Jargon Begone! List

The following jargon have been provided by the community. If you would like to contribute our jargon list please click on the Add to Jargon Begone! button.

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What jargon term annoys you the most? Why?
jargon

cause i think it's spelt wrong

CHIP list

no one knows what the exact acronym wording is... but we know it's a patient booked for double-operator complex high risk percutaneous coronary intervention. It just sounds silly!

F2F - Face to face

Many text messaging abbreviations are coming into Health documentation . For clear and concise sharing of information , health documentation must be clear and concise.

strategic plan

Why not 'plan'. Who would have an unstrategic plan?

active consideration

As opposed to inactive consideration? just say consideration

Pivot

This term may have had value during the pandemic but it is way over-used now. I'd suggest change, redirect, reconsider, divert, do things differently.

Value-add

It's wring English. Why not just say, adding value?

Clients

Makes patients seem like a commercial proposition. Or maybe that's the whole point.

Ballpark

Another American term which doesn't mean much elsewhere.

Elephant in the room

Where do these terms even originate? What elephant? Which room? Just say 'the real problem is...'

Touch base

If you are not American on don't understand baseball, it has a totally different connotation. Trash it.

DEFCON 5

All these military terms like DEFCON, HUMINT or CODE ORANGE which have crept into our daily lives need to be banned immediately. In the army they mean something. Running out of crisps is NOT a Code Red situation.

Content

Everything is 'content' now. It's a word which has democratised
all art form. Anything written, painted or composed is 'content'. Shakespeare is content. Da Vinci is content. Mozart is content. Content begone!

Dorsal

It literally means back portion of the body. Why not say that instead of dorsal, especially when talking to patients who have never been to medical school? Nobody ever says 'my dorsal is killing me.'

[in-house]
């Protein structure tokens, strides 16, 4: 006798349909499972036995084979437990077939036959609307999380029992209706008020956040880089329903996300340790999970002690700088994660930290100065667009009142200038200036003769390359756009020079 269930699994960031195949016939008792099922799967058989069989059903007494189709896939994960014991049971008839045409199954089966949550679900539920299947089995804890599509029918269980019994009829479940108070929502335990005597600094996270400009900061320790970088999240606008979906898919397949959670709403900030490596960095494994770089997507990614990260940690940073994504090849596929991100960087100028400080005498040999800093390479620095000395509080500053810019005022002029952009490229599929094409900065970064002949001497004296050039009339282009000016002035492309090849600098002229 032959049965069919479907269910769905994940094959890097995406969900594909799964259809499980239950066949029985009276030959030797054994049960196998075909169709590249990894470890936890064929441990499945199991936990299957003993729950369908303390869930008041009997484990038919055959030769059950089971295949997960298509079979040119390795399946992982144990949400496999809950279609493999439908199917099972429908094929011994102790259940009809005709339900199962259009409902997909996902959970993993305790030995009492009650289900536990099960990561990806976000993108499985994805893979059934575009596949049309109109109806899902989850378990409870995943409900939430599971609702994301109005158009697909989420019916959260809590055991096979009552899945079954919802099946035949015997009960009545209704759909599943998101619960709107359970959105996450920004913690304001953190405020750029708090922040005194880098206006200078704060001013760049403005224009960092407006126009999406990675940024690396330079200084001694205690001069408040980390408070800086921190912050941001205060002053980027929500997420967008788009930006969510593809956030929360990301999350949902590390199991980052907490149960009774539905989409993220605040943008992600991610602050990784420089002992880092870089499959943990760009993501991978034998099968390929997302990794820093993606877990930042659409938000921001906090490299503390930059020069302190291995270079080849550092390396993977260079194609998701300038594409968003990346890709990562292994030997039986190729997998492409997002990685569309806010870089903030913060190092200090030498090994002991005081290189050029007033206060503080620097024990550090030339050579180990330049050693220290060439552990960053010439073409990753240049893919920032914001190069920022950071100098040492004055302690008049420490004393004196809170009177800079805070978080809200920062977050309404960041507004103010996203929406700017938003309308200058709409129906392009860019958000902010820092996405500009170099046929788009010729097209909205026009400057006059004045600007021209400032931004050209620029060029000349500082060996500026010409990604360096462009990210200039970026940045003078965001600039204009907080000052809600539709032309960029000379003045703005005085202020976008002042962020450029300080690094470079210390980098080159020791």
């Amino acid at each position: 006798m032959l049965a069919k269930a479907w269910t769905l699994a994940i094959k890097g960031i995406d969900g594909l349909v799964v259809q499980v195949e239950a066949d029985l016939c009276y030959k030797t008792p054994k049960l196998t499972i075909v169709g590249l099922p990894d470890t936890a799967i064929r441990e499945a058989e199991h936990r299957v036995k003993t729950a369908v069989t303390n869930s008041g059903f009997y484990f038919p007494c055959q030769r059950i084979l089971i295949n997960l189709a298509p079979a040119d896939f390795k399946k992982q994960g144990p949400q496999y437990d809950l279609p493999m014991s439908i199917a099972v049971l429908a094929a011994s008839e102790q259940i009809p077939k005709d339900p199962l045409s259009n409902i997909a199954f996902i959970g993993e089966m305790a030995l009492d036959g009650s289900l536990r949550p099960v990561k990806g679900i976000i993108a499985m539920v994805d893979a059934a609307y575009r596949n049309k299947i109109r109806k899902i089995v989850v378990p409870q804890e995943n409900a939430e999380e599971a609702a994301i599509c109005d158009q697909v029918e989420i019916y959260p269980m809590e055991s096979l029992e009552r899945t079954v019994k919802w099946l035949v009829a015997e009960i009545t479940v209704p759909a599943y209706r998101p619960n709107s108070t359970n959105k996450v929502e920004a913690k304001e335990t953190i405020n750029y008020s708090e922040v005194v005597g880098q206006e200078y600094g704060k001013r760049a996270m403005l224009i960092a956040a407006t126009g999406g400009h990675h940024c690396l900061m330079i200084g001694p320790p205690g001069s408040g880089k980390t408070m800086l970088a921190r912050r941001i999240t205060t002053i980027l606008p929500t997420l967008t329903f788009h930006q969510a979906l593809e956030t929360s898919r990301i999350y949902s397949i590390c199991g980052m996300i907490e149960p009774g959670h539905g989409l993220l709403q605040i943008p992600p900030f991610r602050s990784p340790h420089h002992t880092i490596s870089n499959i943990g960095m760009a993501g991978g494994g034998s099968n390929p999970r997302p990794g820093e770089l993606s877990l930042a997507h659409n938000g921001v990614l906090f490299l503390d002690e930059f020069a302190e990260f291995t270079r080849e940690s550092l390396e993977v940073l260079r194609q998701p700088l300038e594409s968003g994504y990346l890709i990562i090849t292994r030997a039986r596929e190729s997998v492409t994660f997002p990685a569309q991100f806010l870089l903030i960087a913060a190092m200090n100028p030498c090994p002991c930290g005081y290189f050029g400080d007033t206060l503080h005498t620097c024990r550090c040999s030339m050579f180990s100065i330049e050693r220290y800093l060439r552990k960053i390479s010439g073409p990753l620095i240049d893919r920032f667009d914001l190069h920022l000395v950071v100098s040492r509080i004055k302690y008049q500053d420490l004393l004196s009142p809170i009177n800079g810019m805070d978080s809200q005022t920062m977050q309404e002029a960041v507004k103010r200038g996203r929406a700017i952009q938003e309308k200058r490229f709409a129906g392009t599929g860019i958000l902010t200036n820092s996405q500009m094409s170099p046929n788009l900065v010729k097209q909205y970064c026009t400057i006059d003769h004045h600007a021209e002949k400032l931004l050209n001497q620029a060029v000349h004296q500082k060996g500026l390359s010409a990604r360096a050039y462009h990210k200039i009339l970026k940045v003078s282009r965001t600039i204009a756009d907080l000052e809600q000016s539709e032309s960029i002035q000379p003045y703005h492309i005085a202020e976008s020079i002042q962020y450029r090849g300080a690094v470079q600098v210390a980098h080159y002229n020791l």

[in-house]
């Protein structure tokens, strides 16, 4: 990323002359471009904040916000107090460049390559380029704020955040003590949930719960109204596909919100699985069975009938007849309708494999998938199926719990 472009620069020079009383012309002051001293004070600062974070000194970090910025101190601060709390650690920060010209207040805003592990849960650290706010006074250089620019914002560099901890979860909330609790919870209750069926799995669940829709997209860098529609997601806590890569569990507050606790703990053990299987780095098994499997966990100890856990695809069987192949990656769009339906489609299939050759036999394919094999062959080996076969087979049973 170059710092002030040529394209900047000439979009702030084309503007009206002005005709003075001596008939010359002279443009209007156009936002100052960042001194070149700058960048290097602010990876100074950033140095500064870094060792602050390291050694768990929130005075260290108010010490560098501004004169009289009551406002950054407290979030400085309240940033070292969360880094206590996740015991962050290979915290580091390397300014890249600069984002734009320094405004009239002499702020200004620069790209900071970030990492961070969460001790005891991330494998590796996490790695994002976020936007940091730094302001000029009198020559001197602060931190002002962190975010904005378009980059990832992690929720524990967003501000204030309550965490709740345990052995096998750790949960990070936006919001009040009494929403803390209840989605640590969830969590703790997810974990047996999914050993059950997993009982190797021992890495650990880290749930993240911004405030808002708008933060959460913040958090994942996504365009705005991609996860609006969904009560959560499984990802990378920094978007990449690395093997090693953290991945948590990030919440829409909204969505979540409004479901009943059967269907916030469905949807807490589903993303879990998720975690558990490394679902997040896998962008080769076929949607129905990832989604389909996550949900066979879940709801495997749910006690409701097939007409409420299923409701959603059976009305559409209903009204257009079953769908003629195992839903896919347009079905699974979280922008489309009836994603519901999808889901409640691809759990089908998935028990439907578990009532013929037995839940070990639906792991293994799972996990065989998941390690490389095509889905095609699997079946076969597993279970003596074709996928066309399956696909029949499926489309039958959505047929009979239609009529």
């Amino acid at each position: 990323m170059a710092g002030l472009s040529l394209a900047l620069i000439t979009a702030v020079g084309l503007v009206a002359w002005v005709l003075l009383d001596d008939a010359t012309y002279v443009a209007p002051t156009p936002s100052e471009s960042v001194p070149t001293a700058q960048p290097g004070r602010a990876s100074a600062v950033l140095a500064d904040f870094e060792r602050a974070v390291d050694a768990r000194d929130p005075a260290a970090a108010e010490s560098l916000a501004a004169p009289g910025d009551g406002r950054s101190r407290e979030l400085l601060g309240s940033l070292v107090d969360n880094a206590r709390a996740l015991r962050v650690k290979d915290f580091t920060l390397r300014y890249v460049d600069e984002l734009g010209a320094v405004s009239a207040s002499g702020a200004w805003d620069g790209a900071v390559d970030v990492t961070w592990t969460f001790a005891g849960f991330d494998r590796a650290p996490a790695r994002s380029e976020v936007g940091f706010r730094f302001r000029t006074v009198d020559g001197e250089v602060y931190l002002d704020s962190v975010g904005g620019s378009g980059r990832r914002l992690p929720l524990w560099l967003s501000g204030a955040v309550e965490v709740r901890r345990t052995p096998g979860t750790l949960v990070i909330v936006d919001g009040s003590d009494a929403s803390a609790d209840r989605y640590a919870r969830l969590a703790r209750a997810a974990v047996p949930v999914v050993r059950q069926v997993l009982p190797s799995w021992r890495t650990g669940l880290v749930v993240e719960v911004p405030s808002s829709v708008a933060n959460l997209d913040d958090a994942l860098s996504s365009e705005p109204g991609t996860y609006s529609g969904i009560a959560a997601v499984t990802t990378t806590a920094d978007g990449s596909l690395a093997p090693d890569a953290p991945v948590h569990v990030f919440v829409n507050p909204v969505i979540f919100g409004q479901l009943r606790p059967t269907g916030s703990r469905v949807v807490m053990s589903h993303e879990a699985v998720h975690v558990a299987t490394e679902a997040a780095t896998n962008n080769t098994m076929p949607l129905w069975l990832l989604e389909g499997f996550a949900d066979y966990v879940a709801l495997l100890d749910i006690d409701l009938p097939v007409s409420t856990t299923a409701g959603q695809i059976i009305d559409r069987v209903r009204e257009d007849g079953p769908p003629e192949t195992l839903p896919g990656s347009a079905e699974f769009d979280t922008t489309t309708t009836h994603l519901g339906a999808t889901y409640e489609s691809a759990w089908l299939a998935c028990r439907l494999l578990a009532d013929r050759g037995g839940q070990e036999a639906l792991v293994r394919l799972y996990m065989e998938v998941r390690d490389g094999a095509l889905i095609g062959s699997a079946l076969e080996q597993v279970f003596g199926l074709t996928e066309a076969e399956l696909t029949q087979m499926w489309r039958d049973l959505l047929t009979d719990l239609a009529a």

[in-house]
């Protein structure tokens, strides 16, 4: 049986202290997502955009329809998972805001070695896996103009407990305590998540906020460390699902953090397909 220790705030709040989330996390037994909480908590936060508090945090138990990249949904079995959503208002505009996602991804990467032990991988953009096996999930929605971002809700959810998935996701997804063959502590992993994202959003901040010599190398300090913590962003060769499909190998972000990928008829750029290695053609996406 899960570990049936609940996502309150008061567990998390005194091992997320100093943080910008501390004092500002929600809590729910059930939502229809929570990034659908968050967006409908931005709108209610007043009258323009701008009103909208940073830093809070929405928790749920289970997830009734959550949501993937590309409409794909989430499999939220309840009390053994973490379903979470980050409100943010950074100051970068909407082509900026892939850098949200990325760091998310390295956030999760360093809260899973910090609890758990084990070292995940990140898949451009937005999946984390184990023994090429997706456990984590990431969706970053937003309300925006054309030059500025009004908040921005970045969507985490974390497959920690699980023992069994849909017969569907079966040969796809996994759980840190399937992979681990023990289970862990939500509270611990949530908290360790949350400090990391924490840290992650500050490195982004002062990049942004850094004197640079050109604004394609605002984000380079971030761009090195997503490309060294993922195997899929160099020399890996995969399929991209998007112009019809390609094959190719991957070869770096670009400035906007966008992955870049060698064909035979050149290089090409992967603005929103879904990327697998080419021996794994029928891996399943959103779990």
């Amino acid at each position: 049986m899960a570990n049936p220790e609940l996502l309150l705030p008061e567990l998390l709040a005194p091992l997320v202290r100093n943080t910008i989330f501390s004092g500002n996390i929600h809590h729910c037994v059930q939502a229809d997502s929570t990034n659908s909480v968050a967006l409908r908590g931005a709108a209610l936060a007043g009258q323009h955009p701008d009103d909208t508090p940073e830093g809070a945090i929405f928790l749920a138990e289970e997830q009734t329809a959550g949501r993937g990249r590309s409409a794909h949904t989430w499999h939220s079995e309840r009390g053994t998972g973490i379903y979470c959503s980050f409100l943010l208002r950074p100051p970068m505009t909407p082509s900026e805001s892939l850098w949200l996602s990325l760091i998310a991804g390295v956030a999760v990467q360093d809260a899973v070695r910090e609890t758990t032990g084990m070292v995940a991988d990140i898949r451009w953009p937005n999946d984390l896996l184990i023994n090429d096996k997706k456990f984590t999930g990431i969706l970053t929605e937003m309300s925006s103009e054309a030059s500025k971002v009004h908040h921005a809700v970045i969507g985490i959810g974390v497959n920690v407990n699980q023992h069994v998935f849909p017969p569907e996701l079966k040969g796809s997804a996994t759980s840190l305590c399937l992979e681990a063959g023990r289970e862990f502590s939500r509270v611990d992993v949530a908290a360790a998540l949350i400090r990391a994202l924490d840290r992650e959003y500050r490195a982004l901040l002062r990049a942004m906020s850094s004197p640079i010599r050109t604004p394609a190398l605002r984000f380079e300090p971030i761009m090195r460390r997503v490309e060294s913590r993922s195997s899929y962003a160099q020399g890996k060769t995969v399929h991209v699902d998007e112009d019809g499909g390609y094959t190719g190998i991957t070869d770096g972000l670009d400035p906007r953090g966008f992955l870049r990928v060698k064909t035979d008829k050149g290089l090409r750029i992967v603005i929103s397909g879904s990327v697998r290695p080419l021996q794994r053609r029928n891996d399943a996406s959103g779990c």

Build the plane why flying it

stupid analogy to something that in reality can't be done

Consumers

Because we are PEOPLE. Consumer gives the idea that I have had a choice in the services I 'consume'. How about 'person', 'people' or 'families' that access our service, or who have a lived experience.

AO's

Because no-one outside of the government understands that means Administration Officers

PRN

PRN - medication to be taken as required.... not helpful for mental health patients and no one can ever tell you what PRN actually stands for.

superficial

It has a different meaning in plain English than in medical English, but doctors forget that

HRT - Humam Resources Team

It also stands for hormone replacement therapy and is at times very embarrassing.

What jargon term annoys you the most? Why?
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Why should I pledge?

 

6 out of 10 of people in Australia have low health literacy.

Many Australians have trouble understanding and using information provided by organisations. They also have trouble navigating complicated systems like healthcare services.

When we use jargon, technical terms or acronyms, it is hard for people with low health literacy to understand and use information.

 Pledge and take part in activities at your workplace. Make it easy for people with low health literacy to get better information and outcomes from services they use.

Drop the Jargon

I pledge to Drop the Jargon

I am accepting the challenge to:

  • Use plain language in all communication – with other staff and with clients
  • Not use acronyms
  • Explain medical and other technical terminology
  • Check that information has been understood by my clients
  • Work with a professional interpreter when my clients have low English proficiency
  • Politely point out when my colleagues use jargon

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Pledge to Drop the Jargon

  • Use plain language in all communication – with other staff and with clients
  • Not use acronyms
  • Explain medical and other technical terminology
  • Check that information has been understood by your clients
  • Work with a professional interpreter when your clients have low English proficiency
  • Politely point out when your colleagues use jargon